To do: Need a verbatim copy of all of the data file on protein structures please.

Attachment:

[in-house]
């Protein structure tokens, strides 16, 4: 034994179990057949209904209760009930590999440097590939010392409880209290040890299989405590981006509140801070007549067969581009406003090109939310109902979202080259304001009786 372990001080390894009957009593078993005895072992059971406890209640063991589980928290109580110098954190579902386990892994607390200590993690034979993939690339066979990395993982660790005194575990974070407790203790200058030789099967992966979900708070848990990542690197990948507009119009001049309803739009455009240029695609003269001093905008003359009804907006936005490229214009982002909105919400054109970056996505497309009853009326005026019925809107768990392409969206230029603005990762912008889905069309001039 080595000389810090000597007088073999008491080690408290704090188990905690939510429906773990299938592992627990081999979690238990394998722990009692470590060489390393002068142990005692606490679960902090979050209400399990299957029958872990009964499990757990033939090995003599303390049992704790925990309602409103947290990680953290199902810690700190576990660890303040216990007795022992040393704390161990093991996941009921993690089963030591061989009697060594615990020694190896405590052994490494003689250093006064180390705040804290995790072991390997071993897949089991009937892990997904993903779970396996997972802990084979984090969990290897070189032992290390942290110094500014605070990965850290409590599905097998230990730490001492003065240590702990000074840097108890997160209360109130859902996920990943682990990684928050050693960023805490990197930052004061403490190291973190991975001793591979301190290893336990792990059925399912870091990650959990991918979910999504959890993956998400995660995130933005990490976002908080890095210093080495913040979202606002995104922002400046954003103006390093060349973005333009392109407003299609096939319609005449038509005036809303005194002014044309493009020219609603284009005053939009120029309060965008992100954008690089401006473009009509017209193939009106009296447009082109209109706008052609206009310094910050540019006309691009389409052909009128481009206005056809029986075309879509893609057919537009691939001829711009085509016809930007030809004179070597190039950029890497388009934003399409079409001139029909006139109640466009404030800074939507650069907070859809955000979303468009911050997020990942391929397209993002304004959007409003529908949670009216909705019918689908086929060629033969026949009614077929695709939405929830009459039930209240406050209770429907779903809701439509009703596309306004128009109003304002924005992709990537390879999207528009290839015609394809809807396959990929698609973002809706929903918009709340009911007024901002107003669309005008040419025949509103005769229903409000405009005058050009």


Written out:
[in-house]
């Protein structure tokens, strides 16, 4: 034994179990057949209904209760009930590999440097590939010392409880209290040890299989405590981006509140801070007549067969581009406003090109939310109902979202080259304001009786 372990001080390894009957009593078993005895072992059971406890209640063991589980928290109580110098954190579902386990892994607390200590993690034979993939690339066979990395993982660790005194575990974070407790203790200058030789099967992966979900708070848990990542690197990948507009119009001049309803739009455009240029695609003269001093905008003359009804907006936005490229214009982002909105919400054109970056996505497309009853009326005026019925809107768990392409969206230029603005990762912008889905069309001039 080595000389810090000597007088073999008491080690408290704090188990905690939510429906773990299938592992627990081999979690238990394998722990009692470590060489390393002068142990005692606490679960902090979050209400399990299957029958872990009964499990757990033939090995003599303390049992704790925990309602409103947290990680953290199902810690700190576990660890303040216990007795022992040393704390161990093991996941009921993690089963030591061989009697060594615990020694190896405590052994490494003689250093006064180390705040804290995790072991390997071993897949089991009937892990997904993903779970396996997972802990084979984090969990290897070189032992290390942290110094500014605070990965850290409590599905097998230990730490001492003065240590702990000074840097108890997160209360109130859902996920990943682990990684928050050693960023805490990197930052004061403490190291973190991975001793591979301190290893336990792990059925399912870091990650959990991918979910999504959890993956998400995660995130933005990490976002908080890095210093080495913040979202606002995104922002400046954003103006390093060349973005333009392109407003299609096939319609005449038509005036809303005194002014044309493009020219609603284009005053939009120029309060965008992100954008690089401006473009009509017209193939009106009296447009082109209109706008052609206009310094910050540019006309691009389409052909009128481009206005056809029986075309879509893609057919537009691939001829711009085509016809930007030809004179070597190039950029890497388009934003399409079409001139029909006139109640466009404030800074939507650069907070859809955000979303468009911050997020990942391929397209993002304004959007409003529908949670009216909705019918689908086929060629033969026949009614077929695709939405929830009459039930209240406050209770429907779903809701439509009703596309306004128009109003304002924005992709990537390879999207528009290839015609394809809807396959990929698609973002809706929903918009709340009911007024901002107003669309005008040419025949509103005769229903409000405009005058050009």